Is it even right for me to ask such a question in the first place when I know the answer to the question may be negative?
From movies to music to fashion, Nigeria’s entertainment industry is a powerhouse in Africa. Their movie industry popularly known as Nollywood, is third largest in the world. Their music is soaring, and their musicians have taken Africa by storm and are dictating the pace on the continent and beyond.
All the biggest award schemes in both the music and movie sectors organised on the African continent or beyond are organised and instituted by a Nigerian or co-partnered by one. This paints a fair picture of how big and pervasive their entertainment sector is.
The dominance of Nigerian- created content on MultiChoice’s Digital Satellite TV service in Africa (DStv), ranging from entertainment, movies, lifestyle and culture, sports, documentaries, news and commerce, children, music and religions is reasonable, but unfortunately, the rest of Africa are not happy and are bitter.
DStv has around 12 million subscribers, with Nigeria and South Africa being countries with majority of customers. These two markets, by default, are considered to be the most important markets for DStv.
Even though countries such as Kenya, Uganda, Mauritius and Tanzania do not have as many customers as compared to the above countries, they, however, are still considered crucial by DStv due to the growing number of customers in these countries. Ghana is not mentioned among these countries and the reason is clear. There aren’t many Ghanaians using MultiChoice’s service DStv. There is no other reason than that.
Nigeria and South Africa are the biggest consumers of DStv, and it makes sense that their contents dominate on the channel. However, many Africans feel that, they must automatically share the spotlight and the slots with the two African powerhouses, Nigeria and South Africa, in terms of programs and content on DStv.
On numerous occasions, I have witnessed other nationals vent their spleen and express concern about the domination of Nigerian contents on DStv. Indeed, I have been present at few events where journalists from other parts of Africa have questioned the rationale behind having mainly Nigerian content over content from other African countries on DStv.
I remember that, in 2014 during the maiden edition of the MultiChoice Content Showcase Extravaganza in Mauritius, the same questions were asked repeatedly at almost every stage of the one-week content showcase.
Whenever such a question is asked, the impression is created that producers and content creators in the countries with fewer contents on DStv are growing and need to be assisted to break the dominance of the most populous nation in Africa.
How can DStv empower such countries to help break the so- called dominance of Nigeria when all the customers from all the other DStv-operating countries cannot add up to the 8 million subscribers from Nigeria? Does it even make business sense at all? Even if it does, it doesn’t look achievable.
Unfortunately, the answers to those questions have always been the same; Nigeria produces more content than the rest of the continent, so it obvious that they will have more content. Also, they have a huge population, which means, they have their citizens patronising their own contents. This makes it easier for any business-minded person to tap into.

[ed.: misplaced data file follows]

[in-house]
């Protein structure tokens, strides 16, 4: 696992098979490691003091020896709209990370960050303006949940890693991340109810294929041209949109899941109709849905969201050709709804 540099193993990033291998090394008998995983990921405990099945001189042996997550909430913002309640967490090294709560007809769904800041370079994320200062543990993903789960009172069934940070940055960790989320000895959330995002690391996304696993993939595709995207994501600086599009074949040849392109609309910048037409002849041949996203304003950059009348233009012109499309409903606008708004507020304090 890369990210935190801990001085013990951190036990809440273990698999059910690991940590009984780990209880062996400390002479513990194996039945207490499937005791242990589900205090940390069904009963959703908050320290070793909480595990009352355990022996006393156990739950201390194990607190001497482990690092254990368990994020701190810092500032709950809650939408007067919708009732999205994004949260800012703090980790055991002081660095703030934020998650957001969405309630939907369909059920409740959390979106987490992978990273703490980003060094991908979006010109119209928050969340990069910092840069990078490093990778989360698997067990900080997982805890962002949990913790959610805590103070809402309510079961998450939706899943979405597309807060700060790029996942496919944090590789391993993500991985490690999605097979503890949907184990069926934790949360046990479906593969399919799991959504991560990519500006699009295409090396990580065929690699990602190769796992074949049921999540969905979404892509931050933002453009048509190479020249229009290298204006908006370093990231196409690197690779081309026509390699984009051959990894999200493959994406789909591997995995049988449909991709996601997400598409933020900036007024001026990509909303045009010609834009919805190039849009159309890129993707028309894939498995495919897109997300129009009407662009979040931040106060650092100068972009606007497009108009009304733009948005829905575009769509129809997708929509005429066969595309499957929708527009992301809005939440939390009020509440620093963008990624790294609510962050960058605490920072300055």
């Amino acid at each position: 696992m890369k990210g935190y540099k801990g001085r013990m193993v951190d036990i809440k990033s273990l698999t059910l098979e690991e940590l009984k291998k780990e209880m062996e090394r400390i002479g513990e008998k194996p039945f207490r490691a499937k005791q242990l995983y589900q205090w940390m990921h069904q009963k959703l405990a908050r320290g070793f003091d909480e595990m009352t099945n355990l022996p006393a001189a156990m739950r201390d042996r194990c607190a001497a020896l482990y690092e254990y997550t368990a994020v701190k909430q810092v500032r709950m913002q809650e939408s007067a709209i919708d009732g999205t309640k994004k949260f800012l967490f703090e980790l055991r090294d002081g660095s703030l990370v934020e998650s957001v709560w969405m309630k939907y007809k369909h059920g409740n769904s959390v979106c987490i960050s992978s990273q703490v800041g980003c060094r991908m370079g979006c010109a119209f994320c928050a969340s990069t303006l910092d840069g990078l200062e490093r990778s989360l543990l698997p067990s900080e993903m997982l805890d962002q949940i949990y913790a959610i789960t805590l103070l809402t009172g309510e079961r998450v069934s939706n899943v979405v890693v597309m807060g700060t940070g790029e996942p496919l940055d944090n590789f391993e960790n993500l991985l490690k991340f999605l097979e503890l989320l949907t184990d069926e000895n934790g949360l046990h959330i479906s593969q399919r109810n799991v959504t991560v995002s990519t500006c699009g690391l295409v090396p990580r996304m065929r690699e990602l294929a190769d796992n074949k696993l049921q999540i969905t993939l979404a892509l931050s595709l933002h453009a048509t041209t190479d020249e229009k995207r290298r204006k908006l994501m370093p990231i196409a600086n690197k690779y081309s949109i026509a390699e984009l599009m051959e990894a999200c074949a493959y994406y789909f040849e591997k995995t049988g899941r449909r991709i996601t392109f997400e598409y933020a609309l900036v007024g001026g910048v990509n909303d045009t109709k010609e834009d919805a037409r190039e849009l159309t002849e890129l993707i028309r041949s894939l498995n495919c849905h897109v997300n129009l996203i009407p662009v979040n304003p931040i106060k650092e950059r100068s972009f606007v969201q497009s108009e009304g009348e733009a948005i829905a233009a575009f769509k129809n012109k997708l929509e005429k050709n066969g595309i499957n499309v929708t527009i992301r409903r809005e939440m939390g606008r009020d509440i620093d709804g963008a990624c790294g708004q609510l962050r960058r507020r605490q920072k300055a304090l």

Even at the second edition of the MultiChoice Content Showcase Extravaganza in Mauritius, these same concerns were raised on the Nigerian content dominance on pay television platforms, DStv and GOtv.
According to Wangi Mba-Uzoukwu, Regional Director, M-Net West Africa, the availability of Nigerian contents makes it easier for MutiChoice, owners of DStv and GOtv since same cannot be said of Ghana and the rest of Africa.
“We also nurture the local suppliers in Ghana… to build a great content that we can also showcase on our channels.
“We buy content that is available and we buy content across West Africa, and we do have Ghanaian suppliers that we work with. As long as we begin to see content coming out of the regions, they come to us, we will acquire.”
Channel Director for MTV Base, Africa’s biggest music channel, Tim Horwood, also talked about how Ghanaian musicians can get play time on MTV Base.
“Honestly, you also have to look at some of the business realities that we face as brands and you also have to look at where your biggest audiences are. In an ideal world, I would love to represent every single country on the continent, but you have to do it as a phased approach. The goal is to get to that point to be able to say that every single country in Africa is represented.
“You have to cater to the biggest numbers, and the reality is, when you carry it on MutiChoice platform, the biggest numbers sit on those two countries (Nigeria and South Africa) so you obviously have to skew towards those two countries.”
So the answer to the above is that, Ghana or any other African country can NEVER break the dominance of Nigeria, and to some percentage, South Africa on DStv not now, not forever. This is because, hard as they try, they cannot overtake Nigeria as the biggest content creators, and besides, they aren’t too many sponsors like there are in Nigeria. They do not have the numbers to support and patronise what they churn out.
Whenever I take my DStv Explora remote and change the channels through to the Hausa, Yoruba, newly launched Igbo channel and the rest of the local language channels, I dream of a day that a channel would be created solely for Ghana on DStv to show only locally produced contents or movies.
That is very possible, but then, it all depends on how many Ghanaians are using DStv. A lot of Ghanaians on that service will create a demand for what I’m talking about, but, until then, Ghana must sit up, forget about breaking Nigeria’s dominance and instead, work on churning out quality contents that will attract DStv.
By Ebenezer Anangfio / Graphic Showbiz